The Backtracking on Shutdowns Begins

By April 8, 2020 Commentary

A brief recap on how we got to this awful place, using my home state as an exemplar.  The coronavirus appeared.  Good information was hindered by China’s lack of transparency, but what information was available suggested the new strain was quite transmissible and fairly lethal, at least to some sub-populations.  At first, people thought it could be contained, but in our globalized world that was always a false hope.   When it arrived, public health experts started building models, with limited actual data on which to build key parameters, and ran scenarios.  The most outlandish and unrealistic scenarios of course were highlighted by the media.  Politicians panicked and were stampeded into taking extreme actions to prevent the spread of infections and deaths.  They shut the economy down.  Tens of millions of jobs and up to 25% or more of GDP have been erased.  Now that reality is setting in and people are getting antsy about the lockdown, to say the least.

Minnesota is a perfect example.  Some geniuses at the University of Minnesota and the State Department of Health came up with a model which at least in one extreme scenario predicted that 74,000 people in the state would die of coronavirus disease.  The Governor used that to justify a comprehensive shutdown of business and social life in the state.  He failed to tell people, and it later came out, that 50,000 people were projected to die even with the order.  And that 24,000 difference was attributed to a supposed overwhelming of health resources, leading to untreated cases.  This is one of the biggest omissions by politicians everywhere, that the actions they are taking are intended to slow spread, not prevent deaths, except in the very unlikely scenario that health resources really could be overwhelmed.  At the time of the shutdown order, there was a very small number of infections and an even smaller number of serious illnesses in the state.  And it was apparent from data elsewhere that the disease was almost exclusively targeting the elderly and the seriously ill.  Any reasonable person would conclude that the number of deaths being used to justify the order was simply not even a possibility, so why was it used?  I answered that yesterday in a post about how you can save a million lives from coronavirus.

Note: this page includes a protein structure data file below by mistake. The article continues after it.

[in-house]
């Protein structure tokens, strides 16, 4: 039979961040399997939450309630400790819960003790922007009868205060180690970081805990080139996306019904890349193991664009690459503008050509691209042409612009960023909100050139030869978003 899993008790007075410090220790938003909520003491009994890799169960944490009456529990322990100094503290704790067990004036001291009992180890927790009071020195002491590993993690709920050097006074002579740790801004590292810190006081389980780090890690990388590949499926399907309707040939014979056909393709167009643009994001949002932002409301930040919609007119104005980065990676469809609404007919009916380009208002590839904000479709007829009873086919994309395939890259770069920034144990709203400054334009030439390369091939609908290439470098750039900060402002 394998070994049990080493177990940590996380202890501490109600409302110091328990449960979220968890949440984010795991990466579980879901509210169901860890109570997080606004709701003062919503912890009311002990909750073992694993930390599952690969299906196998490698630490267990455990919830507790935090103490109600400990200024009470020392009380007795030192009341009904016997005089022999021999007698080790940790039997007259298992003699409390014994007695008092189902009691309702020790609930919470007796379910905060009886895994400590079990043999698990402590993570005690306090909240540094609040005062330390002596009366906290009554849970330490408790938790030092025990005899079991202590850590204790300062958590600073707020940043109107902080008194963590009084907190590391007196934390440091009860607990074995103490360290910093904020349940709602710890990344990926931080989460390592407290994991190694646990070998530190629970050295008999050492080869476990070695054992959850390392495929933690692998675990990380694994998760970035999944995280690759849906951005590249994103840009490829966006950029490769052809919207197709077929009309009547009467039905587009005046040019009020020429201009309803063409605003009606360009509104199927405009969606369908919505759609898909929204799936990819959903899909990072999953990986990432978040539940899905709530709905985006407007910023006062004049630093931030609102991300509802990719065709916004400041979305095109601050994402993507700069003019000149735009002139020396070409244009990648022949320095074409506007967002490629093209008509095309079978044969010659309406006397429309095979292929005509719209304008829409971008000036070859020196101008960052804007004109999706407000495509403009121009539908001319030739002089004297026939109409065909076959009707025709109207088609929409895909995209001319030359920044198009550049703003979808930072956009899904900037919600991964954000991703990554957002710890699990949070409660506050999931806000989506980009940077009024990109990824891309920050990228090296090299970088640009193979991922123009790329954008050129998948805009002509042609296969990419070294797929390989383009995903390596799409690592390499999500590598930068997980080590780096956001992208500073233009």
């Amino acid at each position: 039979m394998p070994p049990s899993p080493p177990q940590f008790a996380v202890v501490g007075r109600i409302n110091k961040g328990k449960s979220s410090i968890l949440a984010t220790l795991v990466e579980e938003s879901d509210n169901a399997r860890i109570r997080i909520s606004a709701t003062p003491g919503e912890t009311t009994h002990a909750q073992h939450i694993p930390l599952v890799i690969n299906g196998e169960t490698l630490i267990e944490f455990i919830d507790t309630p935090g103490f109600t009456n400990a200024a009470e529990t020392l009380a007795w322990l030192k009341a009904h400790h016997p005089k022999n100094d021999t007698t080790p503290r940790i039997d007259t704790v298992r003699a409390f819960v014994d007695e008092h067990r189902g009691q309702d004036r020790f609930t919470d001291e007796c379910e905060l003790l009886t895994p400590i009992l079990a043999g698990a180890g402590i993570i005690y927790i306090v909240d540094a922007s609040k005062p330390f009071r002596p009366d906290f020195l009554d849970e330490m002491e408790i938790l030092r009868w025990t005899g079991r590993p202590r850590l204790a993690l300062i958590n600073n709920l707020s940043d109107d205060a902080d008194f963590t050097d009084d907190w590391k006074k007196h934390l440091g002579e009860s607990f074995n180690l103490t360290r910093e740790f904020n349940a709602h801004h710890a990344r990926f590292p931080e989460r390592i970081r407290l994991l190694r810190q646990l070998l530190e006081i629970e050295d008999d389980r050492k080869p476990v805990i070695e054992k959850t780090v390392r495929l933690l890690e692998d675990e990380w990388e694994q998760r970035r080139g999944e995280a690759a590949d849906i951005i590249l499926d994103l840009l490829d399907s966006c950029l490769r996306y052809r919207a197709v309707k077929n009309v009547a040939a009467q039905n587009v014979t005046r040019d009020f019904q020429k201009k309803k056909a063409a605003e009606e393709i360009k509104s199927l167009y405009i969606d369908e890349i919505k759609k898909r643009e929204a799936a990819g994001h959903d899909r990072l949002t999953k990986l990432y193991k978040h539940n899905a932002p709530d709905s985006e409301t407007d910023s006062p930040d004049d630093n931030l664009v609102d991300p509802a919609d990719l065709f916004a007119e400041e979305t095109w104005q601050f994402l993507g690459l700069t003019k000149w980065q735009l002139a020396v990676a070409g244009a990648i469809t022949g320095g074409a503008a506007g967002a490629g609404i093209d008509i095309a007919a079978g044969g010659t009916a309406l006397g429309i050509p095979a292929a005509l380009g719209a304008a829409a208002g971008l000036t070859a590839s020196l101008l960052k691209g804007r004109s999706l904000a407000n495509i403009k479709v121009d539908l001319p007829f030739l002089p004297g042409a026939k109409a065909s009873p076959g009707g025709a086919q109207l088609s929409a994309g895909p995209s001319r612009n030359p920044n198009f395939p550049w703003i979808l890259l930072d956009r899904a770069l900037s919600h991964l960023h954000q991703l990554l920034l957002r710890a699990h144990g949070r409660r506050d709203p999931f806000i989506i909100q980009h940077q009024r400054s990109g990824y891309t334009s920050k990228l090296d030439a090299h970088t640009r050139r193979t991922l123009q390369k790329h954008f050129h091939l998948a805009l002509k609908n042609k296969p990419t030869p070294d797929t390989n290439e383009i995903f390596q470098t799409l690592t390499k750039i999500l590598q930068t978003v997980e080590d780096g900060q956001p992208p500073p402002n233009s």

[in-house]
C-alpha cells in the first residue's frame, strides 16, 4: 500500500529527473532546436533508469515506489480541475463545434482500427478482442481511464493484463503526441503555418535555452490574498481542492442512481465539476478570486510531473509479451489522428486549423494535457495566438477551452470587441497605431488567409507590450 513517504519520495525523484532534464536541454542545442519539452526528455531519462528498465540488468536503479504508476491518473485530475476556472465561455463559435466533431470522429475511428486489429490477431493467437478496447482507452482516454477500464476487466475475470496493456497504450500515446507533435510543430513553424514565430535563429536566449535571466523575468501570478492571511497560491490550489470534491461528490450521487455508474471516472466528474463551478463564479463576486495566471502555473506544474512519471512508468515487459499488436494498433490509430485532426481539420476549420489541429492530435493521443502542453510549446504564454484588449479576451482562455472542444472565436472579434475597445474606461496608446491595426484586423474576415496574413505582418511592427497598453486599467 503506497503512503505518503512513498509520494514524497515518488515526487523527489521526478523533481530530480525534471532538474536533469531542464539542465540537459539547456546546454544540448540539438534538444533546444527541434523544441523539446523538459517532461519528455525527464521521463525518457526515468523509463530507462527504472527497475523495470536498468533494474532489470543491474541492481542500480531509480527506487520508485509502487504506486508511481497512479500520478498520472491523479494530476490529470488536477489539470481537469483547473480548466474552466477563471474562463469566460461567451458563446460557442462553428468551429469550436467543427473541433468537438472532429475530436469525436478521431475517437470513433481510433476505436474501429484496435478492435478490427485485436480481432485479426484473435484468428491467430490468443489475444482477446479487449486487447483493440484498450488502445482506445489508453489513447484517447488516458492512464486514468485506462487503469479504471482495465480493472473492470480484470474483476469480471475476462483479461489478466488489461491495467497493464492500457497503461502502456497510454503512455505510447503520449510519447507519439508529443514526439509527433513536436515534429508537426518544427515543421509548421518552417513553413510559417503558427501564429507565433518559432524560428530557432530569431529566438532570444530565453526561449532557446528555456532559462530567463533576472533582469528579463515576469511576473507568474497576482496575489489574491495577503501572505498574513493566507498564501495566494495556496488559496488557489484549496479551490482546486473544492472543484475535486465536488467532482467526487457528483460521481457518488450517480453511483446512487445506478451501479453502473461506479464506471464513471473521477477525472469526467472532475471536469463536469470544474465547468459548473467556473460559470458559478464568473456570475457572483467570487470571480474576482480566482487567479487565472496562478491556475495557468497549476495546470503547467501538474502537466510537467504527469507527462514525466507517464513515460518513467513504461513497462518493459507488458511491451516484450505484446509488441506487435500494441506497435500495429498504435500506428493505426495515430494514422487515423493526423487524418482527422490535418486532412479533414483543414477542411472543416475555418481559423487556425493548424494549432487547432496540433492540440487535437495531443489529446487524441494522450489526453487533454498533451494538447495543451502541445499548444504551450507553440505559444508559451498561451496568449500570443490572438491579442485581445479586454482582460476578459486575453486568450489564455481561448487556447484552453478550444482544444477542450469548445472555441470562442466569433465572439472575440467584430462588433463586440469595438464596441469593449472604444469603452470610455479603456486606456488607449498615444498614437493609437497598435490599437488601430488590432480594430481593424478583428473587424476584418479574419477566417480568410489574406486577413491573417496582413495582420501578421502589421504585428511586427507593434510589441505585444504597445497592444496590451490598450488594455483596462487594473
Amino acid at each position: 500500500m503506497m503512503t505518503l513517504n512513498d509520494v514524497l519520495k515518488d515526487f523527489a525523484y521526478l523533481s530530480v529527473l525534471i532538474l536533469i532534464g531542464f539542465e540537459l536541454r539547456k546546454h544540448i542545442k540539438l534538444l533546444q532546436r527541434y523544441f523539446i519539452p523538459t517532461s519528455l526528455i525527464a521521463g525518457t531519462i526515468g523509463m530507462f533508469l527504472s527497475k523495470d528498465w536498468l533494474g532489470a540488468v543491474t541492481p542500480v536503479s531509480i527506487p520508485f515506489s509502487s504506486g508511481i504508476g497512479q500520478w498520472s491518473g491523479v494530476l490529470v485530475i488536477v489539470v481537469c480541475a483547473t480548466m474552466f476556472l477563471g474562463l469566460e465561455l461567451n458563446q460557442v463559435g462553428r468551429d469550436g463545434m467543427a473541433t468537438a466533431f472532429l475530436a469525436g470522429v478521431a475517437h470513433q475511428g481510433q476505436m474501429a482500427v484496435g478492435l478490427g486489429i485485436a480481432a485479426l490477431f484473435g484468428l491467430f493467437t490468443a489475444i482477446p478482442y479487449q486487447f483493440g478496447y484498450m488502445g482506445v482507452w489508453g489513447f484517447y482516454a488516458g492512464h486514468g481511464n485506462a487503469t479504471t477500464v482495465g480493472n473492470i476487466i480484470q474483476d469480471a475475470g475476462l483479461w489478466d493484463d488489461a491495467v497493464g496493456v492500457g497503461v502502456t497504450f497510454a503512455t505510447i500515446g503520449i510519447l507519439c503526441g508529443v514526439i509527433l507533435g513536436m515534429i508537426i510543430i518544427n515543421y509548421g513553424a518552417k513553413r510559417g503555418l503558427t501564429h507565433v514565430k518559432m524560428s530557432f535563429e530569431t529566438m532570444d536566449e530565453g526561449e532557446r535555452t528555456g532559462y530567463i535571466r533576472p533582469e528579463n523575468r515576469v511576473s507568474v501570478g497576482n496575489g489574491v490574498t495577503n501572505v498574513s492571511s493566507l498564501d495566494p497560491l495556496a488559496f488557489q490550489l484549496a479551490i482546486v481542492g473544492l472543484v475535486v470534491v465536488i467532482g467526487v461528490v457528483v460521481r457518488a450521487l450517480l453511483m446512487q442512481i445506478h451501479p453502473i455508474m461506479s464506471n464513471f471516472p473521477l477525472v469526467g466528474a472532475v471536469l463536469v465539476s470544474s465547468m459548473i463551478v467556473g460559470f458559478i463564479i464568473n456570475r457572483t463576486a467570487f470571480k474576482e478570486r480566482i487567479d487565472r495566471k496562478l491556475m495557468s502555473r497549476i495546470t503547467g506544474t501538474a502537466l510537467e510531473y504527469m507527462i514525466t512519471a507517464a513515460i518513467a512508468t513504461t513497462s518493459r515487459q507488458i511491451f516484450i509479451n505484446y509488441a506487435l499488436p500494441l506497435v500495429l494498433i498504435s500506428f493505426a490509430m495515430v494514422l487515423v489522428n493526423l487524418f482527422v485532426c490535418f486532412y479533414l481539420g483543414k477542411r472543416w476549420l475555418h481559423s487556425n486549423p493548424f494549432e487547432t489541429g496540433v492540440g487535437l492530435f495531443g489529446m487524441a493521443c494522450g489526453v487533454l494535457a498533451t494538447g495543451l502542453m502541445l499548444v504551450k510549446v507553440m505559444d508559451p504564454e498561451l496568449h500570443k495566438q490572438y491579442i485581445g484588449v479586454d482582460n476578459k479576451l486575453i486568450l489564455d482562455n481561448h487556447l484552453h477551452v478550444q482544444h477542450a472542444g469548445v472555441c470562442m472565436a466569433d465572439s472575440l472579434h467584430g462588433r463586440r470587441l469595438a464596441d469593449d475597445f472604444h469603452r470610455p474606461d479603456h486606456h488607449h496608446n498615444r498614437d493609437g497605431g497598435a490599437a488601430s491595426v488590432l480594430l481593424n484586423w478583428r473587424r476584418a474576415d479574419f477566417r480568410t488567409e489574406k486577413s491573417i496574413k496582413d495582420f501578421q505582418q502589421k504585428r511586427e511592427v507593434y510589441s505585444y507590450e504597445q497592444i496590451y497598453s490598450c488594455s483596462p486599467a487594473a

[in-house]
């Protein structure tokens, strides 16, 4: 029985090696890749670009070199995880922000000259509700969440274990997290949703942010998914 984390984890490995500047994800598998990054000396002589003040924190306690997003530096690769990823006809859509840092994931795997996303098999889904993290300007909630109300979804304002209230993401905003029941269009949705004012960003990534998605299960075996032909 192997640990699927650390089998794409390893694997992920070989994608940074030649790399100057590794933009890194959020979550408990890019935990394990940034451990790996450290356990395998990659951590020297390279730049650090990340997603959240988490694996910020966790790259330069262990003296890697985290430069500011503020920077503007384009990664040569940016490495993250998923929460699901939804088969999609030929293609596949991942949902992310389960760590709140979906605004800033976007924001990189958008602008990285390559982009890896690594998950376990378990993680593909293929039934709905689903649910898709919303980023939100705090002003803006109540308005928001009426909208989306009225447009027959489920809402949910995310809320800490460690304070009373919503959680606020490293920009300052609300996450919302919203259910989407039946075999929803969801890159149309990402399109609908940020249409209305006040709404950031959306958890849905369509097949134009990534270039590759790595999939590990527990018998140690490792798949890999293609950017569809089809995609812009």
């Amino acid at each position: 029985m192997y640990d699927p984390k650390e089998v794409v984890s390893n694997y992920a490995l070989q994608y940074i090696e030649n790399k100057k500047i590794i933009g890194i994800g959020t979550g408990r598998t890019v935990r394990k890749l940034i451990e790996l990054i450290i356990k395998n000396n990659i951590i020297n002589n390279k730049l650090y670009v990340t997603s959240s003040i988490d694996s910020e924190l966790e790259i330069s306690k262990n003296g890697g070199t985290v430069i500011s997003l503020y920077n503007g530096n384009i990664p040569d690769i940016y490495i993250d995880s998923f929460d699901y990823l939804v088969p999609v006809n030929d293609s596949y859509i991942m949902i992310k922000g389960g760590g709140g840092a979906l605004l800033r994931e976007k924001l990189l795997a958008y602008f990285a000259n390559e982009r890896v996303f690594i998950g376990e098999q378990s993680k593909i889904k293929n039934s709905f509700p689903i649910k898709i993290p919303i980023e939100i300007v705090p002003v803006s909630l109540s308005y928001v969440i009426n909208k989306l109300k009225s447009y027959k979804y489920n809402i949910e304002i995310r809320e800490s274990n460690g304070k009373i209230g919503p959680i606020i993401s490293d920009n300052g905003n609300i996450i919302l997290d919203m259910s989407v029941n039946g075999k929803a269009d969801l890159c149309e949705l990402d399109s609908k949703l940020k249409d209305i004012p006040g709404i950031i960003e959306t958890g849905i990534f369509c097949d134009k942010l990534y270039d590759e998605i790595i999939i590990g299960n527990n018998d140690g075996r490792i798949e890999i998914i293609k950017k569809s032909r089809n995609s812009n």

The state, despite requests, has not released the model, the computer code under it, the changes that have been made to it since it was initially run or any of the associated documentation.  Nor has it released any studies or other information relating to the economic and other harms that would result from the shutdown.  Presumably such studies were done and alternative courses of action considered.  In such an immense crisis this level of transparency is absolutely critical.  The public is entitled to know what is behind the actions being taken.

Now of course, it is apparent that the models, as everyone should have expected, are deeply, deeply flawed and erroneous in their projections.  And it is equally apparent that we have massacred the economy and jobs with shutdown orders and that this loss of jobs is creating social and health impacts of its own.  So now of course, Governors are beginning to backtrack and rethink.  And that is what is happening in Minnesota, as the Governor is apparently considering lightening up on the shutdown, although the extent of this change is unclear.  Of course, this is justified by saying that our wonderful shutdown order is working so well, although we still need to be cautious.

Here is what a person of integrity would do.  He or she would say:  I made a mistake.  I allowed myself to be swayed by information that I clearly should have known had no credibility.  I should have consulted a wider range of experts.  I should have more carefully considered the harms that would be done by such an extreme shutdown of business.  I should have considered whether there were not alternative actions that would protect vulnerable populations, without wreaking havoc on our economy and jobs.  And I should have been clearer that in any event, measures we take are likely only deferring the spread of the virus and the occurrence of infections, infections which do have the effect of boosting the natural immunity rate in the population.

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